CU Trade Groups Tell CFPB to Abandon Credit Card ‘Junk Fee’ Rule
Comments submitted to the CFPB by CUNA and NAFCU detailed concerns over the proposed rule's negative impact on credit unions and their members. Learn why.
CUNA, NAFCU detail concerns over negative impact on credit unions and their members.
The CFPB should abandon its proposal to limit late fees on credit cards to $8, credit union trade groups have told the agency.
And in comments submitted on the proposal, the groups gained an ally in the Small Business Administration’s Office of Advocacy, which operates independently of the main SBA offices.
Consumer groups, on the other hand, are urging the agency to finalize the controversial plan.
Comments on the proposal were due Wednesday.
Backstory and Context
In February, the CFPB proposed the rule as part of the Biden Administration’s campaign to eliminate “junk fees.”
Credit unions and other trade groups immediately seized on that term, arguing that it unfairly characterized fees that financial institutions charge. In their comments on the proposed rule, the trade groups again raised that issue.
Comments on the Proposal
“We strongly object to the government’s inflammatory messaging as it is intentionally misleading and clearly wrong-headed,” wrote Alexander Monterrubio, CUNA’s deputy chief advocacy officer and managing counsel.
He added that the proposed rule would have a negative impact on the ability of credit unions to offer viable credit card programs and manage the risks associated with those programs. Further, Monterrubio said, it would cause credit unions to increase the cost of credit cards for all members.
“If credit unions were unable to assess reasonable late fees for non-payment, then credit unions would not only face safety and soundness concerns but it’s likely the costs of non-payments would be borne by the entire membership in the form of higher interest rates or the tightening of credit standards—even for those consumers that pay their debts in a timely fashion,” he wrote.
Additionally, the comment called on the agency to postpone further development of a rule until the U.S. Supreme Court decides whether the bureau’s funding scheme is constitutional. The court has agreed to consider a case in which the Fifth Circuit Court of Appeals ruled that the CFPB’s payday lending rule was illegal, since the bureau is not funded through the annual appropriations process.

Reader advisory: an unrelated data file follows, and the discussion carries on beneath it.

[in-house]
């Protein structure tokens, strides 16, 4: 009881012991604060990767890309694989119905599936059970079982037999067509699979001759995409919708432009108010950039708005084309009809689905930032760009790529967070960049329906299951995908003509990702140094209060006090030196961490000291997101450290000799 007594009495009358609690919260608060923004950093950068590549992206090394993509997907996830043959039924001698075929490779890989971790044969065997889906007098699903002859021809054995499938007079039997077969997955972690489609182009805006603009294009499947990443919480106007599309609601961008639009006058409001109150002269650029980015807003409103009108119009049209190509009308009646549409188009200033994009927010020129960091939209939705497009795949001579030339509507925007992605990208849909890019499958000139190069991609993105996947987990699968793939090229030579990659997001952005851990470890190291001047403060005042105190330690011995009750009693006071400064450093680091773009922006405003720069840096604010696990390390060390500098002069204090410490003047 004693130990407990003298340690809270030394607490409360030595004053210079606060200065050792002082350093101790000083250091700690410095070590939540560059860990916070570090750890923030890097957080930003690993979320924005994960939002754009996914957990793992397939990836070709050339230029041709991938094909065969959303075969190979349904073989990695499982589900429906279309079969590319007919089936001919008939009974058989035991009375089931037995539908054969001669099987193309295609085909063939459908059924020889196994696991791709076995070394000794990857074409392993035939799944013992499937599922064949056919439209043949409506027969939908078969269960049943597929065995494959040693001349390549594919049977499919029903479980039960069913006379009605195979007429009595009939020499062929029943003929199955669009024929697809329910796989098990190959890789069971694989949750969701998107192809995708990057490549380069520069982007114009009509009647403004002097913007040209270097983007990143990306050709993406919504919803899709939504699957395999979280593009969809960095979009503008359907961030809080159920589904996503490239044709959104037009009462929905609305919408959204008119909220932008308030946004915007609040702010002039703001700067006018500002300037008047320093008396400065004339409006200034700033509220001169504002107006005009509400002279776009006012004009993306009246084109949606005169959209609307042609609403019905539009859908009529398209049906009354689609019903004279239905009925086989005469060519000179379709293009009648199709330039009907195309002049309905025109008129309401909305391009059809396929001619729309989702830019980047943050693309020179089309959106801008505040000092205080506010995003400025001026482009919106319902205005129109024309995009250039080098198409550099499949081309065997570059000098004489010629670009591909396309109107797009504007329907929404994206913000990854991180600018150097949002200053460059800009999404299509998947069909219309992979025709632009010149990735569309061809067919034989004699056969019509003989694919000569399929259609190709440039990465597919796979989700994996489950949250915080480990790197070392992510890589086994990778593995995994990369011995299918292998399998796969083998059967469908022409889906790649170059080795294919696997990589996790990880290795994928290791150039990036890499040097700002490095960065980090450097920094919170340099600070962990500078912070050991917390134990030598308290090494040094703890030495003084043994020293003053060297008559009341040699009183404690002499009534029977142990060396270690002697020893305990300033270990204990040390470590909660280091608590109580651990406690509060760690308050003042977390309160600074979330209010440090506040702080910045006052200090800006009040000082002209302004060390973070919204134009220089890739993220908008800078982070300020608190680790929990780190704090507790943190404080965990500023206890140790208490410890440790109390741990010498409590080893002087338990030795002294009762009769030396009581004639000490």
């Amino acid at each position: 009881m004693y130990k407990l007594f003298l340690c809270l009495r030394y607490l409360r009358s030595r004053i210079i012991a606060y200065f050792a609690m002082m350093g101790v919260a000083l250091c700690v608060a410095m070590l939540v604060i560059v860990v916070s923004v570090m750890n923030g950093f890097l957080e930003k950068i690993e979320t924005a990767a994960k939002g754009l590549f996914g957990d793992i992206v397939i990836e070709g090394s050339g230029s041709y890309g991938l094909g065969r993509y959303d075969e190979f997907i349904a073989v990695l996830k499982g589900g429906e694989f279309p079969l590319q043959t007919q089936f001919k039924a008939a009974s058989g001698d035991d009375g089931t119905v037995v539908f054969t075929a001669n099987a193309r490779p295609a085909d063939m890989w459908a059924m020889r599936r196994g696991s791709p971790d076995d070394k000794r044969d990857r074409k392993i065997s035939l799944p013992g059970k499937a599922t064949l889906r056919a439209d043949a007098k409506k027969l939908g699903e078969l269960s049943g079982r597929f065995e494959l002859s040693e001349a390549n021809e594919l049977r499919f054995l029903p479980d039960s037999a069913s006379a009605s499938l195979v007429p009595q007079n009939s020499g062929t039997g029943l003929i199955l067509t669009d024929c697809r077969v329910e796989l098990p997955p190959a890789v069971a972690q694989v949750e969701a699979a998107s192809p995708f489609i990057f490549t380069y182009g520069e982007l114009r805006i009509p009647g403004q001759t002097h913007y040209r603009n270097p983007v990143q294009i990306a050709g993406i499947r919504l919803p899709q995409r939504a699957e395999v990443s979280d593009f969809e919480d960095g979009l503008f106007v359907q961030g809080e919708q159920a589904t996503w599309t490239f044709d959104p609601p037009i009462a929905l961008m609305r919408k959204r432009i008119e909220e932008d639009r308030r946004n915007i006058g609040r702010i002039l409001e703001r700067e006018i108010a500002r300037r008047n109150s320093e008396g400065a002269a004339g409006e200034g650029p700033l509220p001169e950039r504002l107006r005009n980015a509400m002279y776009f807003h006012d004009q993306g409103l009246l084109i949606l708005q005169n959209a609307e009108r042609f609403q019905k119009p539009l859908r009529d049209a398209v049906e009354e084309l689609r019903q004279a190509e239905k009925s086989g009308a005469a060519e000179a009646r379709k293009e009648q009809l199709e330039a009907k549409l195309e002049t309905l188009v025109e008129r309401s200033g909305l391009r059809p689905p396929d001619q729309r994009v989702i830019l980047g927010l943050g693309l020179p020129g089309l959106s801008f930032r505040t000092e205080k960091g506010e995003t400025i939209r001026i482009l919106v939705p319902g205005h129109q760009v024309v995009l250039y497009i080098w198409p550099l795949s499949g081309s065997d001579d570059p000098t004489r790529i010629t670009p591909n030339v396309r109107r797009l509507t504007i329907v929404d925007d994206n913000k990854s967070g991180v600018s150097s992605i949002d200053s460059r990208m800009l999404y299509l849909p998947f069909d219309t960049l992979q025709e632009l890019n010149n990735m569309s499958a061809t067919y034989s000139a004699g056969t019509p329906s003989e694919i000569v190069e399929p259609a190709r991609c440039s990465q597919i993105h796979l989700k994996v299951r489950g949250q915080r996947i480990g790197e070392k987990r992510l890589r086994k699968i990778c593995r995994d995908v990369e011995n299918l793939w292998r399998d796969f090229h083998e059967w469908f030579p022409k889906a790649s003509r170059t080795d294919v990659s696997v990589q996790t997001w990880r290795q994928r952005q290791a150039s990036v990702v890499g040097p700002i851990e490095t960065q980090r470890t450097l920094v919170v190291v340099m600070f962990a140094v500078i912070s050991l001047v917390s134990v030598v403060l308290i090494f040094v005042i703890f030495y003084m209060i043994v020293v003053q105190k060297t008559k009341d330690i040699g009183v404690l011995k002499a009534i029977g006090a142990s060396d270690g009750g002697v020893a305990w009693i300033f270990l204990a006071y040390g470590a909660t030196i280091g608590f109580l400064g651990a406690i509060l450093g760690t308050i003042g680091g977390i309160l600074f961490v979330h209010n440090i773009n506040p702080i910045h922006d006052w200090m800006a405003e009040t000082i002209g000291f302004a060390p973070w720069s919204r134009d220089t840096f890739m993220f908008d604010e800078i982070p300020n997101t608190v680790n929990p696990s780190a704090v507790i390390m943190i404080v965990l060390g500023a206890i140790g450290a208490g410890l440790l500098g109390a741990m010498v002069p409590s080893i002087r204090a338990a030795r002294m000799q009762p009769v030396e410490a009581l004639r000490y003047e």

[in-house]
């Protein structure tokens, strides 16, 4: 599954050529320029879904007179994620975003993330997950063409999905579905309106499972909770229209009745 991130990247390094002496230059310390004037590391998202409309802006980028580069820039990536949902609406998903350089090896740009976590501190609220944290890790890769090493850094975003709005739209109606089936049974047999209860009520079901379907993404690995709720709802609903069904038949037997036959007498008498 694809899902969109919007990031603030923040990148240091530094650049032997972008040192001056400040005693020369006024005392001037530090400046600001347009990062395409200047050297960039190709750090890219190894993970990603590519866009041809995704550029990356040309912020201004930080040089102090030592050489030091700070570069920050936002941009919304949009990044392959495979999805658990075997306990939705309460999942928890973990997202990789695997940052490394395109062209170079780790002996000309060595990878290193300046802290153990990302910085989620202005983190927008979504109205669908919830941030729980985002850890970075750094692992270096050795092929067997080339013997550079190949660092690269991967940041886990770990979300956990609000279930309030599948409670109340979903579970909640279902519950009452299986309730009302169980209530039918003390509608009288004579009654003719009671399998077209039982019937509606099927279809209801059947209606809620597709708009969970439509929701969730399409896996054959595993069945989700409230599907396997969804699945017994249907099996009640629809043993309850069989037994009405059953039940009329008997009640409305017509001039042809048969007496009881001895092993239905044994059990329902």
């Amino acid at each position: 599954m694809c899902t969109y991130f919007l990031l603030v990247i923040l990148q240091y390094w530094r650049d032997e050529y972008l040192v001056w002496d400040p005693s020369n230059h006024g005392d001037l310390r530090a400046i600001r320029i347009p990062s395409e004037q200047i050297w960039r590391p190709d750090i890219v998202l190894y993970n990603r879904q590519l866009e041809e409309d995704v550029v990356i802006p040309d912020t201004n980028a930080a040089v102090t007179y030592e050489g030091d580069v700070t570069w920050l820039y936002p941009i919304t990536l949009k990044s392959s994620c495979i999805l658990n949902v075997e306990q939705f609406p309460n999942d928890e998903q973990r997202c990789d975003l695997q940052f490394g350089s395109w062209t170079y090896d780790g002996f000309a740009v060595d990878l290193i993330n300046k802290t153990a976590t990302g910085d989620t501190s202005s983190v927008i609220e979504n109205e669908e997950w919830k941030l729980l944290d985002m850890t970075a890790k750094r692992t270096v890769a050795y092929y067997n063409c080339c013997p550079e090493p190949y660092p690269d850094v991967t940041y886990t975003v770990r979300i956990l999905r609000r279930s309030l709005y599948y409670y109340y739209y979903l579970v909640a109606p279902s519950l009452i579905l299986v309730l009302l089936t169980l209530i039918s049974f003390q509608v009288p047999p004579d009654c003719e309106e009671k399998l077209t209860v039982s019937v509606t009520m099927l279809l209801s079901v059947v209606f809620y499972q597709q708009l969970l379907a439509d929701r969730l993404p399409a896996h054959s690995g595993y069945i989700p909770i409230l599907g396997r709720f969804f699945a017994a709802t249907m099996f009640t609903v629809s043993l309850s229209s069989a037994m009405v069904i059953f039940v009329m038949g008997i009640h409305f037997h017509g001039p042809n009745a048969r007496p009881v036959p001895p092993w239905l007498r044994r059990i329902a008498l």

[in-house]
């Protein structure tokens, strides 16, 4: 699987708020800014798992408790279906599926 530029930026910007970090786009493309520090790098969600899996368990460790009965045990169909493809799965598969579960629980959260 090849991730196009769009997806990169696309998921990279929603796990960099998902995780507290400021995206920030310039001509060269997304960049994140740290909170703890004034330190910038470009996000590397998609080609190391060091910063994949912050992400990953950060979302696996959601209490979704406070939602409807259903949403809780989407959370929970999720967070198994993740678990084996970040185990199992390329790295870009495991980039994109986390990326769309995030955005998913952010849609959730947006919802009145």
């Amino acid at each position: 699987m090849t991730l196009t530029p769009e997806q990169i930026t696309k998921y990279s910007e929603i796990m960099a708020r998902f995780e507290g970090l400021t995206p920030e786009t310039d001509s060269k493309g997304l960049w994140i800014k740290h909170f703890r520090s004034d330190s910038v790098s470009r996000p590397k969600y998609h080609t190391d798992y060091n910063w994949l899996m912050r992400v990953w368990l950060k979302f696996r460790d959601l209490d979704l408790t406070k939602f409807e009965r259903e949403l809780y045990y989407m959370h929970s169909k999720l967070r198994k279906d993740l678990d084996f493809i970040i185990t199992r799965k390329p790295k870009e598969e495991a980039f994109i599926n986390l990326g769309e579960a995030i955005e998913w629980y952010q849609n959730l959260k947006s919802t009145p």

That ruling has called into question the legality of all agency actions since it was created as part of the Dodd-Frank Act.
In her comments on the late fee rule, Ann Petros, NAFCU’s vice president of regulatory affairs, said that the bureau has not provided adequate justification for establishing the $8 late fee cap.
“The proposal would be most detrimental to the exact populations the CFPB aims to protect by resulting in limited access to credit and availability of products and services suited for consumers with thin credit files,” she wrote.
Petros alleged that after President Biden mentioned the “junk fee” effort during his annual State of the Union Address, the agency was under political pressure to issue a rule and, as a result, the rulemaking process was “tainted.”
“The Bureau should exempt credit unions or, in the alternative, exempt small financial institutions with less than $850 million in assets from this rulemaking,” she said.
SBA Office of Advocacy
Major Clark, the deputy chief counsel in the SBA’s Office of Advocacy, commented that by grouping all small banks and credit unions together, the CFPB may be underestimating the impact of the rule on small financial institutions.
“Until the CFPB has sufficient data to truly ascertain the economic impact of this proposed regulation on small entities, Advocacy recommends that the CFPB maintain the status quo as it relates to small entities,” he wrote.
“This rule, when adopted, will save consumers billions of dollars each year in late fees, putting that hard-earned money back in their pocket,” the groups said, adding that the bureau had provided ample evidence that “this amount is fair, reasonable, and proportional to the costs incurred by issuers for late payments. Put simply, the CFPB ‘showed its math’ in coming up with the amount of $8, and credit card issuers did not show their math for any alternative figure.”